The AHI’s inaugural experimental colloquium on the meaning of freedom in the antebellum debate about slavery brought together more than a 150 scholars, students, and informed lay persons for  two and a half days of stimulating conversation. Undergraduate classes from Harvard University, Colgate University, and Hamilton College participated in the event.  Students attended each of the six sessions, asked questions of the conferees, and composed papers in response to assignments related both to the prescribed set of readings and to the ensuing discussion of these readings during  the colloquium.

Professors John Stauffer of Harvard, Pete Banner-Haley of Colgate, and Douglas Ambrose and Robert Paquette of Hamilton College have identified the best paper from each class.  Altin Gavranovic of Harvard, Samantha Feldman of Colgate, and Peter Mallozzi of Hamilton will each receive a cache of inscribed books written by the scholars who participated as conferees in the colloquium.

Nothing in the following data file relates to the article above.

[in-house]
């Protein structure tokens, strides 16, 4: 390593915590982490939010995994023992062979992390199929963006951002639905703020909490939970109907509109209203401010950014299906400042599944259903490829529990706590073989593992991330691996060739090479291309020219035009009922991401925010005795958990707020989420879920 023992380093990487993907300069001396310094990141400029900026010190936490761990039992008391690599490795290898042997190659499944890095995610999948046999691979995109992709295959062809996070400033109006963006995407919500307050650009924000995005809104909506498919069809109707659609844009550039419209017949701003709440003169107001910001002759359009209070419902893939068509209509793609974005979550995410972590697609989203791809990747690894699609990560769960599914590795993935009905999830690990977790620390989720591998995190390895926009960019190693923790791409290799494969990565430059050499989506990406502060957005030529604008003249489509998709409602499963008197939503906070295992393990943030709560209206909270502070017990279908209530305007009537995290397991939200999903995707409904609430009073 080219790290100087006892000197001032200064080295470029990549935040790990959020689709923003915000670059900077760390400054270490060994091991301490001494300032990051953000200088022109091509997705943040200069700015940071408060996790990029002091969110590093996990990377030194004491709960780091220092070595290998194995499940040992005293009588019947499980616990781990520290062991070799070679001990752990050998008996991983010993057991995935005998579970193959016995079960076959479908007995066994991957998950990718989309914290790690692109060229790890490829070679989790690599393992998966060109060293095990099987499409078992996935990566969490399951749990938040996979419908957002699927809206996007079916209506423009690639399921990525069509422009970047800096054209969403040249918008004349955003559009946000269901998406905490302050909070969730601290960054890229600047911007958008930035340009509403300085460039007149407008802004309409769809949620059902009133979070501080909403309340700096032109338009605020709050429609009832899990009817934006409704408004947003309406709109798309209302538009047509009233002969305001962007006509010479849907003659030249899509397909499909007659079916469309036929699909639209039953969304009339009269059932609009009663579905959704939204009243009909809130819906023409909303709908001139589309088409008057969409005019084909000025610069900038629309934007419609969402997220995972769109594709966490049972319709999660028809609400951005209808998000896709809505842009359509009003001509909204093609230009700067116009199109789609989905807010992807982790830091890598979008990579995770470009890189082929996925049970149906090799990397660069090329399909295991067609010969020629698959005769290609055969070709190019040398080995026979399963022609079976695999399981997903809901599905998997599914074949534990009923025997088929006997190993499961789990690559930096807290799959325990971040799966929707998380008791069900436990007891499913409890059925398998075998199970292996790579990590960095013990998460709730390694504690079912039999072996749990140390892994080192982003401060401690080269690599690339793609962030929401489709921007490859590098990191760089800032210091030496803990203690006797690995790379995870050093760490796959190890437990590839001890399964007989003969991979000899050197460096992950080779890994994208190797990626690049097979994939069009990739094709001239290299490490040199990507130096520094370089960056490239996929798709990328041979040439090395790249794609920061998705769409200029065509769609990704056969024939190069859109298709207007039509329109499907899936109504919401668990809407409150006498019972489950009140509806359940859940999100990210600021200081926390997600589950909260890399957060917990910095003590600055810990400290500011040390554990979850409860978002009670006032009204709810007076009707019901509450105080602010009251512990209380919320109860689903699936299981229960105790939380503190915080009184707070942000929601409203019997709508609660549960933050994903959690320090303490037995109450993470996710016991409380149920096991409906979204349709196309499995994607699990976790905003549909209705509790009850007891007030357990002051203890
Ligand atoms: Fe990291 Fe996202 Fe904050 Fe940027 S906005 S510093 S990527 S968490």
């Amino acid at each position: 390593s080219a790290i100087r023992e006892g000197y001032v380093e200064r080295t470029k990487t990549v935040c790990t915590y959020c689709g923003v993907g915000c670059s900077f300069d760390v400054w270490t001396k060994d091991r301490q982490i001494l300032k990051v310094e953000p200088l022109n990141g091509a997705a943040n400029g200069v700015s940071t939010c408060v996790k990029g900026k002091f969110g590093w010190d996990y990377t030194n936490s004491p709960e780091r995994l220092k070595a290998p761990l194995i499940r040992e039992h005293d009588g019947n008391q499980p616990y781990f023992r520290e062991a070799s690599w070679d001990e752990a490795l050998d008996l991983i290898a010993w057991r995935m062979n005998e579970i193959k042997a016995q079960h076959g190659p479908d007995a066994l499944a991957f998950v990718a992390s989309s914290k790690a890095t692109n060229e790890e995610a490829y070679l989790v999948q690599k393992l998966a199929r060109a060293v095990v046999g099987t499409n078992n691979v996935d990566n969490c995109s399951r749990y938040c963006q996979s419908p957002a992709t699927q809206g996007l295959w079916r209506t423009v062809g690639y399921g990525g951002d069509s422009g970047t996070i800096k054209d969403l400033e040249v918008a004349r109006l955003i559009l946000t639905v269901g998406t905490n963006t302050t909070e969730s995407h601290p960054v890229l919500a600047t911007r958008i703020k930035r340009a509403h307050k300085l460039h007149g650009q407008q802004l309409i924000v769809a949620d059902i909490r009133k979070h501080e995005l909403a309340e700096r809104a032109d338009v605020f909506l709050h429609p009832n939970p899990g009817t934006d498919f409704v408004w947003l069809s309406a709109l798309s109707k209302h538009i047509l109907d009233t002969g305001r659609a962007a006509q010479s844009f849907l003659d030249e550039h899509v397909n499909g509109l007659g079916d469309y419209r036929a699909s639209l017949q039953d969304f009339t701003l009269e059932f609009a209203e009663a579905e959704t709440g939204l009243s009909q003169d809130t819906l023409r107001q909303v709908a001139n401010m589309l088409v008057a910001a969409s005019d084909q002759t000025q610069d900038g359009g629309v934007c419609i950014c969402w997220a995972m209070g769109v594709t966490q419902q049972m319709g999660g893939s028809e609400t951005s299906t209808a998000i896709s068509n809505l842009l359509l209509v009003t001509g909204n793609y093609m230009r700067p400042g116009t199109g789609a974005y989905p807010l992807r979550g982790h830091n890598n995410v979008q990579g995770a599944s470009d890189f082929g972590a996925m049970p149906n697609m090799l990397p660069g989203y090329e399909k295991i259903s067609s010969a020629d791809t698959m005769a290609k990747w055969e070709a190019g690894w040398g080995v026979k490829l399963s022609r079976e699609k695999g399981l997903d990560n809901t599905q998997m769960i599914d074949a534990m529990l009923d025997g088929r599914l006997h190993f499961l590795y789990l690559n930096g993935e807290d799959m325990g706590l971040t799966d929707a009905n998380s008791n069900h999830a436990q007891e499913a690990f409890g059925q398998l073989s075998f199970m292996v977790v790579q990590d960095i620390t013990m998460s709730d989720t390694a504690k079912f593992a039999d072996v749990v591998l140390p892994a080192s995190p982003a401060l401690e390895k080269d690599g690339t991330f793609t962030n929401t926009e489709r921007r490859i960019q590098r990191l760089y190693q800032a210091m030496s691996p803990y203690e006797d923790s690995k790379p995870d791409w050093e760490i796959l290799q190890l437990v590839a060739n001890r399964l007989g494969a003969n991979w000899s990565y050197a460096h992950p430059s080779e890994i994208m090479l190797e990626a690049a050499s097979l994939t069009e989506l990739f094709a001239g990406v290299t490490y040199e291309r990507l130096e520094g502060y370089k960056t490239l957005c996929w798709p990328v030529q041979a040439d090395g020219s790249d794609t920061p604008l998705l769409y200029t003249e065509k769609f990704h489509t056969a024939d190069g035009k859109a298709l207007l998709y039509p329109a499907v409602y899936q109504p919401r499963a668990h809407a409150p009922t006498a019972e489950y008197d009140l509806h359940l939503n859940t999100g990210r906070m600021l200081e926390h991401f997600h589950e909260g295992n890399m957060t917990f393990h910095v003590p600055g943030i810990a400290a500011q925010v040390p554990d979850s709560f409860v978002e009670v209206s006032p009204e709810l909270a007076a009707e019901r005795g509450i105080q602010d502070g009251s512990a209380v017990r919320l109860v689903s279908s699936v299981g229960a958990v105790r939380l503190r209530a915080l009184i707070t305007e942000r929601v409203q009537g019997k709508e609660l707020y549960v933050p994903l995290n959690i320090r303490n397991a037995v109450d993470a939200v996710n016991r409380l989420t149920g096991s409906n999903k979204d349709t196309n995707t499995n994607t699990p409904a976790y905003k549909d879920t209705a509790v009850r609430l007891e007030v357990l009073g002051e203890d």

Honorable mention prizes will go to Kelsey Rice and Sarah Cryer of Hamilton College.  Each  will receive an inscribed copy of Mind of the Master Class, a monumental work on the political and religious thought of southern slaveholders by Eugene Genovese and Elizabeth Fox-Genovese.

These inaugural awards are named after Carl B. Menges, a distinguished alumnus of Hamilton College who has staunchly supported the work of the AHI from its inception.  The students will receive their awards on 17 September, Constitution Day, at a special dinner at the AHI.